This chapter analyses the obstacles facing improved recycling of e-waste and outlines an alternative approach that relies on an effective integration between the informal and formal sectors.
Gautam Mehra, Deutsche Gesellschaft für Internationale Zusammenarbeit (GIZ) GmbH, New Delhi, India.
Rachna Arora, Deutsche Gesellschaft für Internationale Zusammenarbeit (GIZ) GmbH, New Delhi, India.
Reva Prakash, Deutsche Gesellschaft für Internationale Zusammenarbeit (GIZ) GmbH, New Delhi, India.
Abhijit Banerjee, Professor, Jindal School of Liberal Arts and Humanities, O.P. Jindal Global University, Sonipat, Haryana, India.
India has witnessed a rapid increase in e-waste generation in recent years and is now the fifth largest generator in the world. The concept of “urban mining” implies recovery and utilisation of secondary material from urban waste streams. In India, e-waste recycling has historically been dominated by the informal sector, which, in addition to creating hazardous conditions, is able to recycle only a fraction of the recoverable material due to technology and other limitations. The e-waste Management Rules 2016 introduced the principle of Extended Producer Responsibility that imposed a mandate on manufacturers for ensuring collection and channelisation of e-waste.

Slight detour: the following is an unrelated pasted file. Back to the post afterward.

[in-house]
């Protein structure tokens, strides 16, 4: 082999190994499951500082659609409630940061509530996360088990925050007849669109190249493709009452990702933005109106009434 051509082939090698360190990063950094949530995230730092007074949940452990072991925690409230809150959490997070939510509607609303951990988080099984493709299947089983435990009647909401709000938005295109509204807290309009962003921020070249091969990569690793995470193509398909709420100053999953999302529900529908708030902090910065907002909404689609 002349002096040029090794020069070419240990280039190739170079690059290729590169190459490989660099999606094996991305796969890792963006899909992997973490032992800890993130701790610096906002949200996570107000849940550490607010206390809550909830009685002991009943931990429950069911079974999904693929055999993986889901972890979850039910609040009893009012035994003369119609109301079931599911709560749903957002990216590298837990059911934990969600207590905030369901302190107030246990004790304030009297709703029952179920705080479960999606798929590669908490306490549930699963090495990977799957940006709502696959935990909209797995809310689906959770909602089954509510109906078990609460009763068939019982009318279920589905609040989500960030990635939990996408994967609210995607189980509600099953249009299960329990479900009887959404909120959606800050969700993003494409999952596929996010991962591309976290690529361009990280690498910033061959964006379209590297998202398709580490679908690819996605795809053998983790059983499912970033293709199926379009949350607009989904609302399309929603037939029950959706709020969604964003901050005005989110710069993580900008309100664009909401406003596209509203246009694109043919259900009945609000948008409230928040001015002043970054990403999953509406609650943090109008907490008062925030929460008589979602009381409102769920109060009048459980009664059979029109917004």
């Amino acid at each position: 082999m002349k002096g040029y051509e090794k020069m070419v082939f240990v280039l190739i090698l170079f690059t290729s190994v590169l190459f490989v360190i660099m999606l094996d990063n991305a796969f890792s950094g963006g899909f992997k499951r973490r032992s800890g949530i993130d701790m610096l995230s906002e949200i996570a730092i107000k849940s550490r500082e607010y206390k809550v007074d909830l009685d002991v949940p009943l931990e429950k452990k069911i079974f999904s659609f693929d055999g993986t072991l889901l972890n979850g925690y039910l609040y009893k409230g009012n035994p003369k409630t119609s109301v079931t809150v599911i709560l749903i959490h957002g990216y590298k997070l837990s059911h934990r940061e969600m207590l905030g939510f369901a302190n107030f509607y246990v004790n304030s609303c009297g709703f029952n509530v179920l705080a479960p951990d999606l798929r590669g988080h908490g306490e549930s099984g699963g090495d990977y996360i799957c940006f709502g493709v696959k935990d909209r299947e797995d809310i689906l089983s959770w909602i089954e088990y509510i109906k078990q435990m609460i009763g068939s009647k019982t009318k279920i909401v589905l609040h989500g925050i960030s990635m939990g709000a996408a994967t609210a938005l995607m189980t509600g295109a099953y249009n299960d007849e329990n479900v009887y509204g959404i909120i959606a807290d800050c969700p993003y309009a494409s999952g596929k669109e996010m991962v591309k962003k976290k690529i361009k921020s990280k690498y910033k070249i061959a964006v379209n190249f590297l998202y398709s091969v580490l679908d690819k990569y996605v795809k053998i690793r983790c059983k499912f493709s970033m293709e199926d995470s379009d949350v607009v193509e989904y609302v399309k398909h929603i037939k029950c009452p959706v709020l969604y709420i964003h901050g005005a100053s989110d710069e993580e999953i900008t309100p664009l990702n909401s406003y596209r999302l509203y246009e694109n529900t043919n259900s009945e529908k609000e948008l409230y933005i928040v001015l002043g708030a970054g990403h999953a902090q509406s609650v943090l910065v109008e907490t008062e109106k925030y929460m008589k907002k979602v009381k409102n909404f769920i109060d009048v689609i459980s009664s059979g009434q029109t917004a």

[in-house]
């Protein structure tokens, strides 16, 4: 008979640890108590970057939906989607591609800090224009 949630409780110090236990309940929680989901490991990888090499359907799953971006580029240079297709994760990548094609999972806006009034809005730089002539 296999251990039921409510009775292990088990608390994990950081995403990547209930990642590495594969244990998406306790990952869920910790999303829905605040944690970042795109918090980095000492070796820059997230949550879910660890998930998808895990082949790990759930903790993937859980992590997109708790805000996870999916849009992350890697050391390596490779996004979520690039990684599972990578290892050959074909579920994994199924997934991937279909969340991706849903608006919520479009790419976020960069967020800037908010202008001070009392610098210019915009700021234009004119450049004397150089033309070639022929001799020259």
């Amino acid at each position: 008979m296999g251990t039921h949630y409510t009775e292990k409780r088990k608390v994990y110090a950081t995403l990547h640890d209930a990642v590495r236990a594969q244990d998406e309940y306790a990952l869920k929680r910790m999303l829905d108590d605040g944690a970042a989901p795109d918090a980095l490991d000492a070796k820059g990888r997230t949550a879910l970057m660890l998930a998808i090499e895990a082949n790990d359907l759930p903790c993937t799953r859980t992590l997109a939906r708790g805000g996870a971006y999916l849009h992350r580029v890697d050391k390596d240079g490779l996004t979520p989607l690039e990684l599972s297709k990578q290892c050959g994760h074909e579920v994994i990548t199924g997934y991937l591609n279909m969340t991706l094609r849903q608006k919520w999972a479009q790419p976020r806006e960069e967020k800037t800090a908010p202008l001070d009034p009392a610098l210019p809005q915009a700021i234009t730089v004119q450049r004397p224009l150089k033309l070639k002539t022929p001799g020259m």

This was a significant step in the right direction and has improved formal recycling of e-waste. However, the system continues to suffer from unnecessary and damaging competition between the formal and informal sectors. In 2019, the NITI Aayog and the Ministry of Electronics and Information Technology (MeitY) released the Strategy on Resource Efficiency in the Electrical and Electronic Equipment Sector in collaboration with the EU Resource Efficiency Initiative for India. This chapter, based broadly on the NITI/MeitY Strategy, analyses the obstacles facing improved recycling and outlines an alternative approach that relies on an effective integration between the informal and formal sectors.
Published in: Development in E-waste Management: Sustainability and Circular Economy Aspects, Pages 209 – 2221 January 2023, Taylor & Francis.
To read the full chapter, please click here.